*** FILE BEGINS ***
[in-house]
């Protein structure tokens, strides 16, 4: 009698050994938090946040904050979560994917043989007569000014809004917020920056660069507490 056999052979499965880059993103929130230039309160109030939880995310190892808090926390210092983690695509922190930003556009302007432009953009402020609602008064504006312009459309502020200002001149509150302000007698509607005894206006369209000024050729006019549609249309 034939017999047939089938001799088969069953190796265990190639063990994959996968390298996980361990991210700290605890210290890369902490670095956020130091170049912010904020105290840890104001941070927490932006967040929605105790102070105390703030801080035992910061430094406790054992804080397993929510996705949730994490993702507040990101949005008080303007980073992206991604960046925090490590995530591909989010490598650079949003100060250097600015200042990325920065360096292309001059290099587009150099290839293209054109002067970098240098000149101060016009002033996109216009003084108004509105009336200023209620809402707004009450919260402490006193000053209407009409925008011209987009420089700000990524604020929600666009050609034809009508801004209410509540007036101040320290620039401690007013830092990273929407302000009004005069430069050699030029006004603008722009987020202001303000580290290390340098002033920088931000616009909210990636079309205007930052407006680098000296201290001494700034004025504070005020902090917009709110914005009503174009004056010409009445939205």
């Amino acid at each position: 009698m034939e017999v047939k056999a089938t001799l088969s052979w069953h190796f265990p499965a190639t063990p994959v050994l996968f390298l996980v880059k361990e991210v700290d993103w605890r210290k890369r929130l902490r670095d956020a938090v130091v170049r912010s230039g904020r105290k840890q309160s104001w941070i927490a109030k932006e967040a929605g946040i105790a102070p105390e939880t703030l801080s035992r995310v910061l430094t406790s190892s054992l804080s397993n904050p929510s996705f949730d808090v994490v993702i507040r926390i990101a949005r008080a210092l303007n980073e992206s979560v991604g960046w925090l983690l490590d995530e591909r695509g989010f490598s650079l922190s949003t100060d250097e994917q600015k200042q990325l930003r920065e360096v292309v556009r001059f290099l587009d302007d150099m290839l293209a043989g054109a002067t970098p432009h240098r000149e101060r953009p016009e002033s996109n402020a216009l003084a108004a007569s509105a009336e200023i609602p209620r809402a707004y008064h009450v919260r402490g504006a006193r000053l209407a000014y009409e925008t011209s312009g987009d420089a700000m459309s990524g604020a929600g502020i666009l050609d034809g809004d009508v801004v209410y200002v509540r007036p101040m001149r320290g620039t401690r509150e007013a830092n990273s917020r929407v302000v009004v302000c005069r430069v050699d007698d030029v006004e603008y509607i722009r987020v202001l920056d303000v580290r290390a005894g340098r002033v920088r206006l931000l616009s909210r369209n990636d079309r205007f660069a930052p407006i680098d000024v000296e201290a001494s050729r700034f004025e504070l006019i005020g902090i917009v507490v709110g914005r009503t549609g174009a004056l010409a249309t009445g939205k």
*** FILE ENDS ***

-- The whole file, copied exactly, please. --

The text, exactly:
[in-house]
């Protein structure tokens, strides 16, 4: 009698050994938090946040904050979560994917043989007569000014809004917020920056660069507490 056999052979499965880059993103929130230039309160109030939880995310190892808090926390210092983690695509922190930003556009302007432009953009402020609602008064504006312009459309502020200002001149509150302000007698509607005894206006369209000024050729006019549609249309 034939017999047939089938001799088969069953190796265990190639063990994959996968390298996980361990991210700290605890210290890369902490670095956020130091170049912010904020105290840890104001941070927490932006967040929605105790102070105390703030801080035992910061430094406790054992804080397993929510996705949730994490993702507040990101949005008080303007980073992206991604960046925090490590995530591909989010490598650079949003100060250097600015200042990325920065360096292309001059290099587009150099290839293209054109002067970098240098000149101060016009002033996109216009003084108004509105009336200023209620809402707004009450919260402490006193000053209407009409925008011209987009420089700000990524604020929600666009050609034809009508801004209410509540007036101040320290620039401690007013830092990273929407302000009004005069430069050699030029006004603008722009987020202001303000580290290390340098002033920088931000616009909210990636079309205007930052407006680098000296201290001494700034004025504070005020902090917009709110914005009503174009004056010409009445939205």
């Amino acid at each position: 009698m034939e017999v047939k056999a089938t001799l088969s052979w069953h190796f265990p499965a190639t063990p994959v050994l996968f390298l996980v880059k361990e991210v700290d993103w605890r210290k890369r929130l902490r670095d956020a938090v130091v170049r912010s230039g904020r105290k840890q309160s104001w941070i927490a109030k932006e967040a929605g946040i105790a102070p105390e939880t703030l801080s035992r995310v910061l430094t406790s190892s054992l804080s397993n904050p929510s996705f949730d808090v994490v993702i507040r926390i990101a949005r008080a210092l303007n980073e992206s979560v991604g960046w925090l983690l490590d995530e591909r695509g989010f490598s650079l922190s949003t100060d250097e994917q600015k200042q990325l930003r920065e360096v292309v556009r001059f290099l587009d302007d150099m290839l293209a043989g054109a002067t970098p432009h240098r000149e101060r953009p016009e002033s996109n402020a216009l003084a108004a007569s509105a009336e200023i609602p209620r809402a707004y008064h009450v919260r402490g504006a006193r000053l209407a000014y009409e925008t011209s312009g987009d420089a700000m459309s990524g604020a929600g502020i666009l050609d034809g809004d009508v801004v209410y200002v509540r007036p101040m001149r320290g620039t401690r509150e007013a830092n990273s917020r929407v302000v009004v302000c005069r430069v050699d007698d030029v006004e603008y509607i722009r987020v202001l920056d303000v580290r290390a005894g340098r002033v920088r206006l931000l616009s909210r369209n990636d079309r205007f660069a930052p407006i680098d000024v000296e201290a001494s050729r700034f004025e504070l006019i005020g902090i917009v507490v709110g914005r009503t549609g174009a004056l010409a249309t009445g939205k």